If the act as amended in 1937 had remained unchanged, petitioner would clearly be entitled to a pension, and the question is whether application to petitioner of the 1941 amendment constituted an impairment of the county's contractual obligations. The determination of this question depends upon the nature and extent of the contractual obligations arising out of Packer's continued employment after the enactment of the 1937 statute.
The general problem of the power of a governmental body to revise its pension system was recently considered in Kern v. City of Long Beach, 29 Cal.2d 848 [ 179 P.2d 799], where, as here, the pension law in effect at the time the employee performed his duties contained no express reservation of the right to repeal or modify the existing plan. We there held that a public employee, as a part of his compensation, obtained a vested right to a pension upon entering his duties under such a statute and that the right, once acquired, could not be wholly destroyed by repeal of the pension law prior to time for his retirement. It was recognized, however, that the employee was not entitled to any fixed or definite benefits, but only to a substantial pension, and that the statutory language was subject to the implied qualification that the governing body may make reasonable modifications and changes in the system. ( Kern v. City of Long Beach, 29 Cal.2d 848, 855 [ 179 P.2d 799].) As stated in the Kern case: "The rule permitting modification of pensions is a necessary one since pension systems must be kept flexible to permit adjustments in accord with changing conditions and at the same time maintain the integrity of the system and carry out its beneficent policy." (29 Cal.2d at pp. 854-855.)
Petitioner does not dispute these principles but asserts, first, that her husband's service under the 1937 provision gave her, as a third party beneficiary, a separate, vested right to a widow's pension which the 1941 amendment wholly destroyed, contrary to the decision in the Kern case, and, second, that even if she did not have a separate right, the 1941 amendment exceeded any permissible modification of her husband's pension rights.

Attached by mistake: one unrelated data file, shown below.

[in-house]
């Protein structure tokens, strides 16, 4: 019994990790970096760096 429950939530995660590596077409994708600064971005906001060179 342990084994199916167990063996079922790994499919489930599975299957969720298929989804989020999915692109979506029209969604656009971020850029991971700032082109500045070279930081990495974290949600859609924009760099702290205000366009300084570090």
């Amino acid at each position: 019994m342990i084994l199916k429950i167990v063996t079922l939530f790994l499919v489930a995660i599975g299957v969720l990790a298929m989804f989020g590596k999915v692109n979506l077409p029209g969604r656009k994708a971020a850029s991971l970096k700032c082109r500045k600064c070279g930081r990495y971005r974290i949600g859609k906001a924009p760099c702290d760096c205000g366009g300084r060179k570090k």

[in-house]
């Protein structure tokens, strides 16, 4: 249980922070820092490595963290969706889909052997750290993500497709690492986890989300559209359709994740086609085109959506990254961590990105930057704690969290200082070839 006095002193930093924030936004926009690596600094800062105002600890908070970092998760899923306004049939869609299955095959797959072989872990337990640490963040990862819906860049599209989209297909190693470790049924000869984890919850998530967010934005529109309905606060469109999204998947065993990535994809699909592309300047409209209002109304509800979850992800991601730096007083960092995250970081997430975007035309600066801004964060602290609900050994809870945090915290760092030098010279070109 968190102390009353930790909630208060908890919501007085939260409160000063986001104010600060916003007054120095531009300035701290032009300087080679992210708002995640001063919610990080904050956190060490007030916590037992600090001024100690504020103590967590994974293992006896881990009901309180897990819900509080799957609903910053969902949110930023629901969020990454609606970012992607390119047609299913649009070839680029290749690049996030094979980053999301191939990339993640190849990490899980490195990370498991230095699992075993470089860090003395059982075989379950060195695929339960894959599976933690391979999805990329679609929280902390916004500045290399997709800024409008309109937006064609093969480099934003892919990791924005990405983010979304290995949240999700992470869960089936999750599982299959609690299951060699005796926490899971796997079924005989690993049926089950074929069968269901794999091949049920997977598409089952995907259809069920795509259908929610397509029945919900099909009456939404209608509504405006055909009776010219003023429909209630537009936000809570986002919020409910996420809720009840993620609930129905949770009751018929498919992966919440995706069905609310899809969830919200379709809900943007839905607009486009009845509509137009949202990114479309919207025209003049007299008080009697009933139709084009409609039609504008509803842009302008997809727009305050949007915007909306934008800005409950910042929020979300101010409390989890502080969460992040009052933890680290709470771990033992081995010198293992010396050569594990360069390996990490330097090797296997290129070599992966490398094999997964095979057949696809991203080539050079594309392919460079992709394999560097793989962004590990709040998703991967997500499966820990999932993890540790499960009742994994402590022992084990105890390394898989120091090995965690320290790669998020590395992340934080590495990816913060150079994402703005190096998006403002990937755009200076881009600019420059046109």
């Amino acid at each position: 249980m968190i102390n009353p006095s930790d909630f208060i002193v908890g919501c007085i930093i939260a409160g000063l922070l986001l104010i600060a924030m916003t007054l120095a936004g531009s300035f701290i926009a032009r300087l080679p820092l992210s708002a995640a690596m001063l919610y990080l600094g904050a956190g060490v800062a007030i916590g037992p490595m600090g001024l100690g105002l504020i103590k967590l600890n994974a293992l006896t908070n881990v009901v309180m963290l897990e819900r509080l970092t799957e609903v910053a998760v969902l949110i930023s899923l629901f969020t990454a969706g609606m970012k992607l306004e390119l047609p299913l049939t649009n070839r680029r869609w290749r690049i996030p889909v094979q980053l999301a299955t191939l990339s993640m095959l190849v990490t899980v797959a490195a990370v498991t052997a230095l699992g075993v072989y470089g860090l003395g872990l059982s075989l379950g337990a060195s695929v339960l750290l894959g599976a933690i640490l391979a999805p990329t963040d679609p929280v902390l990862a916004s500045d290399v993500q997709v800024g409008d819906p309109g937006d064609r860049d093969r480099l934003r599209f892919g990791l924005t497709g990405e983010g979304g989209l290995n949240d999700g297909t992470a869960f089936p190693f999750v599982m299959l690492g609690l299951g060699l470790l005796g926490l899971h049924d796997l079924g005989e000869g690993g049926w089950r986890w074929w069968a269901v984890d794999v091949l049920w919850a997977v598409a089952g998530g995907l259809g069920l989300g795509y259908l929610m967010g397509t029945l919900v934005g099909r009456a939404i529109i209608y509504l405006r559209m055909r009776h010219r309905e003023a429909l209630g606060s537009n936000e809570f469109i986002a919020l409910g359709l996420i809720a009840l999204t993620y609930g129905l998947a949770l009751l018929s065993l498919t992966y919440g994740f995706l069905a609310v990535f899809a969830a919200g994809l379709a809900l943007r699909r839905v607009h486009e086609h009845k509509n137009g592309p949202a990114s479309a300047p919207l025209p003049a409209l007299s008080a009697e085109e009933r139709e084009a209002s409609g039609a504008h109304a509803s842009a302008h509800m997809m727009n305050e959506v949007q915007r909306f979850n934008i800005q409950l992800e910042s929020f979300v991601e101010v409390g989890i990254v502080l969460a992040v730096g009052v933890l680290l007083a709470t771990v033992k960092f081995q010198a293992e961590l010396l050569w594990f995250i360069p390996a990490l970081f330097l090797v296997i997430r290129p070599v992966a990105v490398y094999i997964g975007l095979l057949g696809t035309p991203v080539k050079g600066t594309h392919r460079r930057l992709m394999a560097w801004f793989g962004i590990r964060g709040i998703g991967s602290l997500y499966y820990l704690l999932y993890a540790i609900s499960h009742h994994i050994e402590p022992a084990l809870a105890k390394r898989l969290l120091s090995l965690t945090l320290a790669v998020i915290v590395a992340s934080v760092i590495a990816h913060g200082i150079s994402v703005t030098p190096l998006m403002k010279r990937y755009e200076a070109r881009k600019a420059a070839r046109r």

Did petitioner have a separate vested right to a pension?
It may be conceded that a widow's rights are vested after her pension becomes payable and that she may then maintain an action to enforce the obligation of the governmental body. ( Kavanagh v. Board of Police P.F. Comm'rs., 134 Cal. 50 [ 66 P. 36].) It does not necessarily follow, however, that petitioner had a separate right which vested prior to the 1941 amendment. As stated above, the decisions make it clear that pensions for public employees are based upon the theory that such a pension is an integral part of the employee's compensation under his contract of employment, and that one of the primary purposes of offering a pension, as additional compensation, is to induce competent persons to enter and remain in public service. ( Kern v. City of Long Beach, 29 Cal.2d 848, 851-853, 855, 856 [ 179 P.2d 799]; French v. French, 17 Cal.2d 775, 777 [ 112 P.2d 235]; Dryden v. Board of Pension Commrs., 6 Cal.2d 575, 579 [ 59 P.2d 104].) A pension to an employee's widow, however, is not given because of services rendered by her to the governmental body but is one of the elements of compensation held out to her husband.
In Sweesy v. L.A. etc. Retirement Board, 17 Cal.2d 356, 363 [ 110 P.2d 37], the granting of a pension to the widow of an officer who had previously retired was upheld on the ground that the widow's pension was merely an increase of benefits to the officer who already had a pensionable status. Although the court in that case recognized that the retired employee had vested pension rights (17 Cal.2d at p. 361), the status of the widow's right was carefully distinguished (17 Cal.2d at p. 362): "It is not to be understood from the foregoing, however, that the provision for an increase in benefits to the retired member by means of a pension to his widow becomes a vested right prior to the happening of a contingency upon which the payment of the widow's pension depends. As aptly shown by the decision in Jordan v. Retirement Board, supra [ 35 Cal.App.2d 653 ( 96 P.2d 973)], the grant of a pension to the member's widow is an increase of benefits which may be taken away before the right vests by the happening of the event calling for the fulfillment of the grant. In this case the provision for pension to members' widows benefits all members, whether on active or retired duty; but as to any prospective grantee of the pension it is an inchoate right which may be taken away at any time before it becomes vested in her."